EJToday: Top Headlines
EJToday is SEJ's selection of new and outstanding stories on environmental topics in print and on the air, updated every weekday. SEJ also offers a free e-mailed digest of the day's EJToday postings, called SEJ-beat. SEJ members are subscribed automatically, but may opt out here. Non-members may subscribe here. EJToday is also available via RSS feed. Please see Editorial Guidelines for EJToday content.
"The 2010 Atlantic hurricane season will produce an above-average eight hurricanes, four of them major, posing a heightened threat to the U.S. coastline, the Colorado State University hurricane forecasting team predicted on Wednesday."
"The Minerals Management Service has withheld information from regional staff in Alaska and has not had sufficient guidelines in place to analyze offshore drilling risks in the region, a government audit shows."
"The Food and Drug Administration said recent research raises 'valid concerns' about the possible health effects of triclosan, an antibacterial chemical found in a growing number of liquid soaps, hand sanitizers, dishwashing liquids, shaving gels and even socks, workout clothes and toys."
Rescuers continue to search for four missing miners in West Virginia. "The company that owns the West Virginia coal mine where at least 25 workers died this week has pressed its employees for higher productivity rates, sometimes at the expense of safety, according to regulators, lawyers who have sued the company and documents."
"A federal study of hydraulic fracturing set to begin this spring is expected to provide the most expansive look yet at how the natural gas drilling process can affect drinking water supplies,... . The oil and gas industry strongly opposes this new approach."
"Environmental activists this week are stepping up a battle to protect U.S. EPA's ability to regulate greenhouse gas emissions, staging demonstrations and lobbying lawmakers at their local offices."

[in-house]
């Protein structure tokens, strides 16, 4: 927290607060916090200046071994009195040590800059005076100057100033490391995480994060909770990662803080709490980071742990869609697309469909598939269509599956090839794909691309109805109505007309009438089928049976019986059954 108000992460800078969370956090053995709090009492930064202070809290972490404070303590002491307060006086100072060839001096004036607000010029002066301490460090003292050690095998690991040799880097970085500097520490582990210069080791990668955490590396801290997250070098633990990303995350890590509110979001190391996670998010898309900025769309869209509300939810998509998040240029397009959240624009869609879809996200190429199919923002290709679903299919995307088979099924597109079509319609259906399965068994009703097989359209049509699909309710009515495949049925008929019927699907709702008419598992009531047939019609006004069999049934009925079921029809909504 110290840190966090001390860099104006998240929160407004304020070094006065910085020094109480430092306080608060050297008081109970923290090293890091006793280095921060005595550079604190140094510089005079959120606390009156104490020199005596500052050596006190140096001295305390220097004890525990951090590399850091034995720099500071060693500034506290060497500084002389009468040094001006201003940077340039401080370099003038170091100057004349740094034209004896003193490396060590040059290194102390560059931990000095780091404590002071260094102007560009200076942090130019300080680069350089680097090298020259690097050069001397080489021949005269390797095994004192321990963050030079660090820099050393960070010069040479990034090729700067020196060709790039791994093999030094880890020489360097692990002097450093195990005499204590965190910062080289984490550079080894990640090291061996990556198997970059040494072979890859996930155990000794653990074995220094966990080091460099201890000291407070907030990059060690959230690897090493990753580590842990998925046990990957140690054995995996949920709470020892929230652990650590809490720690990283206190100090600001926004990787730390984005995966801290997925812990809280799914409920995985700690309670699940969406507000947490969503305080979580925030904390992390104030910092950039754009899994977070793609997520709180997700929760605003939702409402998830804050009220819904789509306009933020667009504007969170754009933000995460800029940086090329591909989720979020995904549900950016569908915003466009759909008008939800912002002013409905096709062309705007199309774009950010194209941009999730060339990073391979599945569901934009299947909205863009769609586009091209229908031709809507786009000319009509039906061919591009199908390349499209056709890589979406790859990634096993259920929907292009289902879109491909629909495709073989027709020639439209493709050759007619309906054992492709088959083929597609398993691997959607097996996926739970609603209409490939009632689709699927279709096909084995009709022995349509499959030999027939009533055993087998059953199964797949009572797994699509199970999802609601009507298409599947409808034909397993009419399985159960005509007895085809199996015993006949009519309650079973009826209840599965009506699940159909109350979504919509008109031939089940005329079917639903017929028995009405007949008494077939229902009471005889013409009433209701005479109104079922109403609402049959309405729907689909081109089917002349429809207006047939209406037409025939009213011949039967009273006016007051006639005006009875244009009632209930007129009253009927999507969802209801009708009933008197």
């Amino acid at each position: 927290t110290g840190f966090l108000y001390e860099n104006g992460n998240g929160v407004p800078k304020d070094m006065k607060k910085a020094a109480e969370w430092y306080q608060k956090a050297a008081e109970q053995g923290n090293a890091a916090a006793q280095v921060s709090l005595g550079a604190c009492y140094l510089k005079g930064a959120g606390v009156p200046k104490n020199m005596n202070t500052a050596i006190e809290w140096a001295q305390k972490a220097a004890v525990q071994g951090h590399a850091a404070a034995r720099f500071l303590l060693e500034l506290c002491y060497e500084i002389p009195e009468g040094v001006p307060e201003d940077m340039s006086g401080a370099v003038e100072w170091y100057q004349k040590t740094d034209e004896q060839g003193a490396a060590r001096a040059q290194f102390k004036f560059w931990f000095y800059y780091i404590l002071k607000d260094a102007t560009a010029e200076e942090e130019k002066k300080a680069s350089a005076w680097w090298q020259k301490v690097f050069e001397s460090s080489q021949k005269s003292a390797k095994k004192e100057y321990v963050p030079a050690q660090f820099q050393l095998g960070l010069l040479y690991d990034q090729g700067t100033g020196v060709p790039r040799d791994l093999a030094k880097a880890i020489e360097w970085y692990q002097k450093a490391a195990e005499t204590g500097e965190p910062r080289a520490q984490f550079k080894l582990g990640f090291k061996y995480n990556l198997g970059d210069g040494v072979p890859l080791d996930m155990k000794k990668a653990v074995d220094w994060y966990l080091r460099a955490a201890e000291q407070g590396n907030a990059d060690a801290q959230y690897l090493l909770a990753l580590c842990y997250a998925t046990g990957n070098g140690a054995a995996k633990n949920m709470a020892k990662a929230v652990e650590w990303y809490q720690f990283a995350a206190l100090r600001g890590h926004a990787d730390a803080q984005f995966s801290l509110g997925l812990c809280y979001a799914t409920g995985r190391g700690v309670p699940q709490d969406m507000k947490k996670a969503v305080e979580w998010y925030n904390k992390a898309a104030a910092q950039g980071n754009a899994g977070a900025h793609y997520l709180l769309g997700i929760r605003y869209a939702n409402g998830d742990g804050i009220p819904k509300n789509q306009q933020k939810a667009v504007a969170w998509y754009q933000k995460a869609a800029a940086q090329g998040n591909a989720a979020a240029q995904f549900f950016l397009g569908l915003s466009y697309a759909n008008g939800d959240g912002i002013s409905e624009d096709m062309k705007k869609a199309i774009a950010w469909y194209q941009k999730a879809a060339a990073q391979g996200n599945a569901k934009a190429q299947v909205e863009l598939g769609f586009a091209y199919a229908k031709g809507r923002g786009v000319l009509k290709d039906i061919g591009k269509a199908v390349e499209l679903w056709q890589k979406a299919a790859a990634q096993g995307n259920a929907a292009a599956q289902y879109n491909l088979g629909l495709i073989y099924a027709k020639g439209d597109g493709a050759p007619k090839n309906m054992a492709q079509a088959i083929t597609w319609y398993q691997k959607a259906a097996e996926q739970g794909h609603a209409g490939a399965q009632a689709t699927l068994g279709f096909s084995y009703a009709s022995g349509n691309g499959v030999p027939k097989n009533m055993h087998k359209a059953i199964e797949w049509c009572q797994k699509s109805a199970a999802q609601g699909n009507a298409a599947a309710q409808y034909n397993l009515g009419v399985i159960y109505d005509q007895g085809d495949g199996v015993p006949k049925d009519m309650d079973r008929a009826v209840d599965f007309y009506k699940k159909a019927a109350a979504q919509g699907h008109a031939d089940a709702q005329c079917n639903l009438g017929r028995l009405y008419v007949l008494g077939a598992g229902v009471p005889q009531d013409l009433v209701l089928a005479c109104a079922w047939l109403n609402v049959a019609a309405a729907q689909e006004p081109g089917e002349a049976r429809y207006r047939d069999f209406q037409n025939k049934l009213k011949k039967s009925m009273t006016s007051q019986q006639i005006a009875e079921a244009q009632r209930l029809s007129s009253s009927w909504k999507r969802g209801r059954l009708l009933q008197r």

"Environmentalist Jeff Spoelstra says an 80-mile stretch of the Kalamazoo River that runs through toxin-laced land in southwestern Michigan was on its way to becoming safe again. ...Then, in January 2009, Lyondell Chemical Co. filed for bankruptcy protection. The Houston-based petrochemical giant argued in court that as it reorganized, it could avoid what the U.S. Environmental Protection Agency said were about $2.5 billion in cleanup costs...."
"An O'Malley administration proposal to ease Maryland's stringent new storm-water pollution rules won legislative approval [Monday] night, capping a fierce debate over whether the Chesapeake Bay would suffer from giving developers more time and leeway in having to clamp down on rainfall washing off their building projects."
"Chemicals found in food cans, nail varnish and shampoos could be triggering early puberty in girls, putting them at greater risk of cancer and diabetes, scientists believe."
Rescue operations continue at the West Virginia mine where an explosion killed 25. "The Massey Energy Company, the biggest coal mining business in central Appalachia and the owner of the Upper Big Branch mine, has drawn sharp scrutiny and fines from regulators over its safety and environmental record."
"By trading oil for batteries, the struggling U.S. Postal Service could transform its fleet vehicles into overnight moneymakers that deliver much more than the daily mail. The cash-strapped agency has the potential to earn millions by storing and stabilizing some of the nation’s grid energy in mail trucks during off-peak hours."
"Many streams and rivers in the United States are getting warmer, with the greatest increases in urbanized areas, according to research to be published in an upcoming edition of the journal Frontiers of the Ecology and the Environment."